Edward Offline
    Member

    Registered: 02/19/14
    Posts: 52
    Originally Posted By: thx1138
    At least make sure their teachers are exposed to say https://education.arts.unsw.edu.au/about-us/gerric/resources/pd-package/



    Misleading in my opinion, dry empty words with some truths mixed in for linkage. The way its written it assumes the child will automatically display gifted performance in some areas. It advocates for bright kids, but truly gifted kids can be left out as well as those called "2E". What it fails to mention is that kids may be doing poorly because the work is to easy or the environment is inappropriate to begin with.

    However, that is not to say some of the research mentioned toward the end is not good. Some of it is excellent and spot on. Of course, having a typical educator digest it is hit or miss.


    Edited by Edward (07/30/16 10:45 PM)

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    #234090 - 10/01/16 08:22 AM Re: AltSchool [Re: Edward]
    thx1138 Offline
    Member

    Registered: 01/30/12
    Posts: 93
    Well I suppose everyone's entitled to their opinion, but Edward you seem a bit hasty and dismissive.

    GERRIC was developed by Miraca Gross. https://en.wikipedia.org/wiki/Miraca_Gross

    Quote:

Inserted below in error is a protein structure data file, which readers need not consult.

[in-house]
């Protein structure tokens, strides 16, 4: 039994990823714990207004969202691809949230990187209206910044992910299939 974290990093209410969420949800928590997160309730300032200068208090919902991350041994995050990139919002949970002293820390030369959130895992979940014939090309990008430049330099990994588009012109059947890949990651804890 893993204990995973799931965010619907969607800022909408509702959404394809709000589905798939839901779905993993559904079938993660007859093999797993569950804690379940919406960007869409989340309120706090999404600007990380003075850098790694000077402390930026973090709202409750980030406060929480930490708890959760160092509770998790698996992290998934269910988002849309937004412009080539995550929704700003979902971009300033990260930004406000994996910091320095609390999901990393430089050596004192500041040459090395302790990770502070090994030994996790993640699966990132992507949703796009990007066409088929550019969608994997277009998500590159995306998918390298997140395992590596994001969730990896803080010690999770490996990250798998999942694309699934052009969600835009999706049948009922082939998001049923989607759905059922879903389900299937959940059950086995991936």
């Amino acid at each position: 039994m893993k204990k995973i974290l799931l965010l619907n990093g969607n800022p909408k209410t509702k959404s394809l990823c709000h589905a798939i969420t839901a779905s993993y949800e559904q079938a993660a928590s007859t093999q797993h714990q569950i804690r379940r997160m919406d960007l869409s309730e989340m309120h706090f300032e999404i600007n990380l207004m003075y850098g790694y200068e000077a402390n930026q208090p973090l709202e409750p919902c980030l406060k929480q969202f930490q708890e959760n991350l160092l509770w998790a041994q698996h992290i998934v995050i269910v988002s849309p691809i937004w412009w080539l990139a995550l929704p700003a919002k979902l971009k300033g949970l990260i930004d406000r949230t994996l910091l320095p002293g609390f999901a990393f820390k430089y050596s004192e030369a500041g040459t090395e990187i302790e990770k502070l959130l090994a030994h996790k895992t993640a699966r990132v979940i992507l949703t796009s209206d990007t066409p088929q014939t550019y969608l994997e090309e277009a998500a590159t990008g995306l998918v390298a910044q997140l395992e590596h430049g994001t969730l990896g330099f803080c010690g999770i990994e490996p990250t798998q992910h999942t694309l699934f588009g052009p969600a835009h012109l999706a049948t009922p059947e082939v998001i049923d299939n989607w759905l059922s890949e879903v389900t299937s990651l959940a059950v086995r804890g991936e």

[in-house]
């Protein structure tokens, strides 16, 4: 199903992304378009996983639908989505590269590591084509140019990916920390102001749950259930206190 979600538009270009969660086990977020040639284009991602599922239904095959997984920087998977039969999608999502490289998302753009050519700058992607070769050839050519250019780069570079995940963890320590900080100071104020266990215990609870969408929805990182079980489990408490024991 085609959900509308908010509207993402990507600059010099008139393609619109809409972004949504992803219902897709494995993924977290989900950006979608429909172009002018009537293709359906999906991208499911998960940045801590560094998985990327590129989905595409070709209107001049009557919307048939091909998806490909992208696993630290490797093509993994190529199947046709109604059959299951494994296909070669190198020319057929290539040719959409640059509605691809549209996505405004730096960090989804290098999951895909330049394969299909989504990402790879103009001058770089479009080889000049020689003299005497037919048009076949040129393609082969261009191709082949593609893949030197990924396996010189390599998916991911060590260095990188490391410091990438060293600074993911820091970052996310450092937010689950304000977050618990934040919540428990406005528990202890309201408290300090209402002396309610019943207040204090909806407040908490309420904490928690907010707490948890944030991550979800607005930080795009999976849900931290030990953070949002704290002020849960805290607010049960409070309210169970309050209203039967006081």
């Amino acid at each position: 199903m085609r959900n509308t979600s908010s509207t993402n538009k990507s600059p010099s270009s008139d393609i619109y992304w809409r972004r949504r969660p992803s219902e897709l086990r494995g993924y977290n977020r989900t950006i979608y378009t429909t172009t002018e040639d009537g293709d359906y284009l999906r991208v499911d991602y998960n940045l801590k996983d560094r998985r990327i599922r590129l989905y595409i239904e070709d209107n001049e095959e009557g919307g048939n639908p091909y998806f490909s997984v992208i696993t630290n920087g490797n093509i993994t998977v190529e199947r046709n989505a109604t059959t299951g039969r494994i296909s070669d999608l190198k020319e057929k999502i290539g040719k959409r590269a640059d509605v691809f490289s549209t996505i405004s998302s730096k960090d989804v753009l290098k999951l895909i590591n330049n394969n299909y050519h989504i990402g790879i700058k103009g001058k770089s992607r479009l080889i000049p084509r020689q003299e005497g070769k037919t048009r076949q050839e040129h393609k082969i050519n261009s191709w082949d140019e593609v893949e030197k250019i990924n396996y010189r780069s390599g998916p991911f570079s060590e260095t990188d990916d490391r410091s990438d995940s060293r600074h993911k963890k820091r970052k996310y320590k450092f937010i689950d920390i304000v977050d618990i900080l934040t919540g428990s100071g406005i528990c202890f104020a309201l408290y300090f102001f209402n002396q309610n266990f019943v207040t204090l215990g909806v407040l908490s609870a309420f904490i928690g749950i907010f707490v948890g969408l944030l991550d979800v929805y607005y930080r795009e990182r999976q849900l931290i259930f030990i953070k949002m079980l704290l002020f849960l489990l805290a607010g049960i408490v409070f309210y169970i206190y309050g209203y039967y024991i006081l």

Miraca Una Murdoch Gross AM is an Australian author and scholar recognised as an authority on the academic, social and emotional needs of gifted children.

    Born and trained in Scotland but spending a large part of her life in Australia, Gross is currently Professor of Gifted Education at the University of New South Wales School of Education and the director of Gifted Education, Research, Resource and Information Centre. She is a frequent speaker at international conferences and a columnist for the quarterly journal, Understanding Our Gifted.

    Her 1993 book Exceptionally Gifted Children presents fifteen subjects selected from a longitudinal study of 40 Australian children with IQs in excess of 160, including Fields Medal recipient Terence Tao among others.[1] The second edition was published in 2003. There are currently[when?] 60 highly gifted children in her ongoing study. Gross advocates radical acceleration for exceptionally and profoundly gifted children.

    Gross has won five international research awards and held the position of President of the Gifted and Talented Children's Association of South Australia for six years. From 1995–1999 she served on the seven-person Executive of the World Council for Gifted and Talented Children.

    Gross was inducted as a Member of the Order of Australia in 2008.[2]




    Edited by thx1138 (10/01/16 08:24 AM)

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    #235548 - 12/16/16 02:03 PM Re: AltSchool [Re: Bostonian]
    arlen1 Offline
    Member

    Registered: 11/20/12
    Posts: 113
    Info about AltSchool on SfKFiles site: http://www.sfkfiles.com/2013/10/dadinthefog-altschool.html . The main post is from 2013, but the comments are from 2013 - 2016.

    (I have found sfkfiles.com quite useful in the past. On some occasions I can get better insight from there than from the more well-known sites like greatschools.org and k12.niche.com .)